Life After Craigslist for Online Sex Trade

Craigslist made a splash last month when it announced a set of policy changes aimed at stamping out sex crimes facilitated through the Erotic Services section of its site. But sex workers and legal experts say the measures are likely to have scant impact on the shadowy world of online prostitution.

Following the initial report about the new policies, a reader who identified herself as a “working girl in San Francisco” told InternetNews.com that Craigslist is hardly the only game in town.

“Because of the new procedure on Craigslist, we are turning to other Web sites … to promote our services,” she wrote in an e-mail. “These sites are free and just as effective. I don’t believe that this change in Craigslist will do anything to affect the industry.”

The reader declined to be interviewed further for this report, but people on both sides of the war on prostitution agree that the multiplicity of adult-oriented sites on the Internet has made the policeman’s work considerably more complicated.

“It’s really just a function of today’s digital economy,” said Alexander Southwell, an attorney with the law firm Gibson, Dunn and Crutcher and a former federal prosecutor. “The Internet’s ability to make illicit services available is really groundbreaking.”

“It’s a question of convenience,” Southwell told InternetNews.com. “It used to be for prostitution you would have to go to some shady corner of town at night. Now you can do it on the Internet.”

In partnership with more than three dozen states’ attorneys general, Craigslist recently began requiring advertisers to provide a working phone number before posting an ad to the erotic services section. It also started charging a $5 dollar fee, which entails credit card verification, for the erotic ads that users had previously been able to post for free.

The effort follows previous initiatives between state law enforcement agencies and social networking communities MySpace and Facebook to expel sexual predators from those sites.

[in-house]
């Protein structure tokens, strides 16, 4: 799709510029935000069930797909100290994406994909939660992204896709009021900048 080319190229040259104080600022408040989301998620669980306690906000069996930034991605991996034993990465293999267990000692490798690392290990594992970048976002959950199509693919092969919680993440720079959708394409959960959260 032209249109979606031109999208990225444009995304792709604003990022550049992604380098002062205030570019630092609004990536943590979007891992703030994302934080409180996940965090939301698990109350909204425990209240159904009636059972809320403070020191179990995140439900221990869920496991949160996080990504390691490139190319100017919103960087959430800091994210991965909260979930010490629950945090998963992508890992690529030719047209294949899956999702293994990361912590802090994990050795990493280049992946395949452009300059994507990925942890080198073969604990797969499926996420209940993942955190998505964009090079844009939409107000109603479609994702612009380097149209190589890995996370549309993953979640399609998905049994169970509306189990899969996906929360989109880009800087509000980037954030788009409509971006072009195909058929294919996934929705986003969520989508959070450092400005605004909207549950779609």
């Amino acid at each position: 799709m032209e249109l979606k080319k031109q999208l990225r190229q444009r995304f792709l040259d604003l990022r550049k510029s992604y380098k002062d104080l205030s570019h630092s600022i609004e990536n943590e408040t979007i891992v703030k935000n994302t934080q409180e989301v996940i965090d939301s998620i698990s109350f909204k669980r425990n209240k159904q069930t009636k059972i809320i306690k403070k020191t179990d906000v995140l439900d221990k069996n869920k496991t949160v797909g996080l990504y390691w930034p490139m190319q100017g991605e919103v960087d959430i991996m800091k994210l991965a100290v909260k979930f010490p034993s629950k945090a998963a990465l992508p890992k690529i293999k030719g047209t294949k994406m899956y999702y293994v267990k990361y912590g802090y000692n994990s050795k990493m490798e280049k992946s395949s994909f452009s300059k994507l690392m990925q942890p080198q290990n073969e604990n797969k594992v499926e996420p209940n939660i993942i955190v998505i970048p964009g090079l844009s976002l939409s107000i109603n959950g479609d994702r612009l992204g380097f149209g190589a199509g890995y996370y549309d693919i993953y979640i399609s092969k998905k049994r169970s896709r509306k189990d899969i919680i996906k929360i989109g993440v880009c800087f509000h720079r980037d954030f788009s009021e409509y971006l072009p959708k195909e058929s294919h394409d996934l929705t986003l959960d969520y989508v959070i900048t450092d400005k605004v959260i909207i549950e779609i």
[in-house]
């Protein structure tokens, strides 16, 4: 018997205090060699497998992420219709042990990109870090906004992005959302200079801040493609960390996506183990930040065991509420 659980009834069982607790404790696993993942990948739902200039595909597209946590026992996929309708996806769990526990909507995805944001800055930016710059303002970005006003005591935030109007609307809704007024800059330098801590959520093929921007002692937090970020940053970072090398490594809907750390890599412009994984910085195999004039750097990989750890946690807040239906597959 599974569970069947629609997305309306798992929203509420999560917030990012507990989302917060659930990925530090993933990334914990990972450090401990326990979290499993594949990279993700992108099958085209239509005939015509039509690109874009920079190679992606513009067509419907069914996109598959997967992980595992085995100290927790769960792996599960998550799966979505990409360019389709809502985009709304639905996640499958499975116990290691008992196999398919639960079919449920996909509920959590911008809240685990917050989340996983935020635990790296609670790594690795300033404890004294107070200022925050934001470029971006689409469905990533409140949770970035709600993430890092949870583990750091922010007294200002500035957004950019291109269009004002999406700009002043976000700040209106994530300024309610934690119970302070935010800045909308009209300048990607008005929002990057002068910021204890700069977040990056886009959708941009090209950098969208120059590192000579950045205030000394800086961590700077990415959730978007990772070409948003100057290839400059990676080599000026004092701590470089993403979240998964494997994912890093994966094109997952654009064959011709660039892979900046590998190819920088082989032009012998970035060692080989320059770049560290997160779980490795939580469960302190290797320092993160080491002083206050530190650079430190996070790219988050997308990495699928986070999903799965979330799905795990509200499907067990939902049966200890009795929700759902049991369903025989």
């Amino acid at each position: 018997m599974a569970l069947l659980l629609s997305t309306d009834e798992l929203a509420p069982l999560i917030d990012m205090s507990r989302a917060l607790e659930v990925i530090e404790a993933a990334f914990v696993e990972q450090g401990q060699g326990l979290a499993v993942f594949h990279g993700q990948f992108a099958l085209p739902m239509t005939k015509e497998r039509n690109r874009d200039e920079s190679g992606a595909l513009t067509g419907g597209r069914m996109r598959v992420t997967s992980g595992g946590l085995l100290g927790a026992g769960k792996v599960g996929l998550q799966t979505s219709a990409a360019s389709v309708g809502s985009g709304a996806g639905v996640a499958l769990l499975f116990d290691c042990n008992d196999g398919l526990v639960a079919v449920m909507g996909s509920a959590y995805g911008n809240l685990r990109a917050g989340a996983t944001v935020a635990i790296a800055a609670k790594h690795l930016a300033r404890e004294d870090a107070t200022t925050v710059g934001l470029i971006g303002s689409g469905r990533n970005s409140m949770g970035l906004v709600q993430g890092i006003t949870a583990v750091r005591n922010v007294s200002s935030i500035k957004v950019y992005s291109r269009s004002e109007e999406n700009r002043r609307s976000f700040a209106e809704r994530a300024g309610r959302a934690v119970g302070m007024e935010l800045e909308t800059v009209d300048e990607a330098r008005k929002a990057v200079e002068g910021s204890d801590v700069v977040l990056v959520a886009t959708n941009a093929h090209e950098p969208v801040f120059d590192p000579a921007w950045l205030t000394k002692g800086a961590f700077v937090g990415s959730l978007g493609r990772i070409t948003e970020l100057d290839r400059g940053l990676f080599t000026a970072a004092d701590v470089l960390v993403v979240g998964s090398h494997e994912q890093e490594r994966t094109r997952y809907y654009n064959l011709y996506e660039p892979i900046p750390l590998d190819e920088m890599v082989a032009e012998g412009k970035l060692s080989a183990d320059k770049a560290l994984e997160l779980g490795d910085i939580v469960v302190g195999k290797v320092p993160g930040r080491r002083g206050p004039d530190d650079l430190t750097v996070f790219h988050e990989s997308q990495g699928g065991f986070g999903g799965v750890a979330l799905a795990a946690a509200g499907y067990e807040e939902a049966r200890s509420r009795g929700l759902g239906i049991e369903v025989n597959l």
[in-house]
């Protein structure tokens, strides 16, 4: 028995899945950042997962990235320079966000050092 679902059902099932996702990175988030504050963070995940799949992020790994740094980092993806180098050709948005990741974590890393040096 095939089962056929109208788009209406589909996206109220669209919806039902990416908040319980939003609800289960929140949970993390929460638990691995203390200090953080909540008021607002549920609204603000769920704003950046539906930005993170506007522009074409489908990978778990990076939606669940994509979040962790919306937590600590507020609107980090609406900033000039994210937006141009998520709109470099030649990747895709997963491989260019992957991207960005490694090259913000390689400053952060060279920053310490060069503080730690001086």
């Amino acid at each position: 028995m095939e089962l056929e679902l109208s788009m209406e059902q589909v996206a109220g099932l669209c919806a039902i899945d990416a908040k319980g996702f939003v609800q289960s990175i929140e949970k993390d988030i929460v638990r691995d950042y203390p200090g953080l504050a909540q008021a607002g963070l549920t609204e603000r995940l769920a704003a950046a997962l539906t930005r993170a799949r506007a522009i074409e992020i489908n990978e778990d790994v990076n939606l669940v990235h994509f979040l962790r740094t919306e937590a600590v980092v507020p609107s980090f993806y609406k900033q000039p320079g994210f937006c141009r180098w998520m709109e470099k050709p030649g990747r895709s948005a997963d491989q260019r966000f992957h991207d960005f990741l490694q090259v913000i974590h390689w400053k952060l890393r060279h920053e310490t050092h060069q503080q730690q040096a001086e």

Craigslist pledged to coordinate with law enforcement officials from the participating states, and has filed a series of lawsuits against companies it believes are providing software to enable people to evade its usage policies.

But Craigslist is just the tip of the iceberg, according to Connecticut Attorney General Richard Blumenthal, who spearheaded the initiative.

“If you take the sex trade internationally, or even nationally, Craigslist is a pretty small part of it,” Blumenthal told InternetNews.com. “We’re beginning with Craigslist because it’s the biggest and one of the most apparent — and frankly, one of the more cooperative. They’ve been cooperative from the early stages of our investigation.”

That investigation, which in addition to prostitution is probing other crimes such as child exploitation and human trafficking, began early this year.

“We’re reviewing other sites, and we’re beginning a dialogue with them,” Blumenthal added. “My hope is that others will [cooperate] as well.”

As part of its effort to purge illicit sex ads, Craigslist is deploying software and filtering tools to remove ads with pornographic content from the erotic services section. Craigslist did not respond to a request for comment for this story, but Blumenthal noted that that effort is still in its early stages. In addition to the pornographic images of men and women that can still be found in the section, it also contains ads with warnings about the new enforcement policies and links to other adult-oriented sites.

Reliable statistics on the scope of the industry — particularly the online segment — are difficult to come by. Blumenthal admitted that there is “no way of determining” the extent of the online sex trade.